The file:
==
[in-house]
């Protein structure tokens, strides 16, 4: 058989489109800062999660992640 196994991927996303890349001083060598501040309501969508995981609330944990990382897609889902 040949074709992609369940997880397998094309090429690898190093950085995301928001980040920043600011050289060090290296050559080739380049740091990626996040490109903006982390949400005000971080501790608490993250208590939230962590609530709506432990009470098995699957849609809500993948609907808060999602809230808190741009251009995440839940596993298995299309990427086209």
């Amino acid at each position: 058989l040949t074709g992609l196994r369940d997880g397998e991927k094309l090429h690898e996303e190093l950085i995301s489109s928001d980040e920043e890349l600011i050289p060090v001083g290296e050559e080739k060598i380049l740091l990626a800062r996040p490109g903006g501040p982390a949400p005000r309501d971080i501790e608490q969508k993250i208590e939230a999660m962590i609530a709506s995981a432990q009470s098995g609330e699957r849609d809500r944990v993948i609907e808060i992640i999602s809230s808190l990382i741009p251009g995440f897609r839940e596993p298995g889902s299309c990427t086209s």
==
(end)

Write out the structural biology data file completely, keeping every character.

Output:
[in-house]
């Protein structure tokens, strides 16, 4: 058989489109800062999660992640 196994991927996303890349001083060598501040309501969508995981609330944990990382897609889902 040949074709992609369940997880397998094309090429690898190093950085995301928001980040920043600011050289060090290296050559080739380049740091990626996040490109903006982390949400005000971080501790608490993250208590939230962590609530709506432990009470098995699957849609809500993948609907808060999602809230808190741009251009995440839940596993298995299309990427086209």
């Amino acid at each position: 058989l040949t074709g992609l196994r369940d997880g397998e991927k094309l090429h690898e996303e190093l950085i995301s489109s928001d980040e920043e890349l600011i050289p060090v001083g290296e050559e080739k060598i380049l740091l990626a800062r996040p490109g903006g501040p982390a949400p005000r309501d971080i501790e608490q969508k993250i208590e939230a999660m962590i609530a709506s995981a432990q009470s098995g609330e699957r849609d809500r944990v993948i609907e808060i992640i999602s809230s808190l990382i741009p251009g995440f897609r839940e596993p298995g889902s299309c990427t086209s």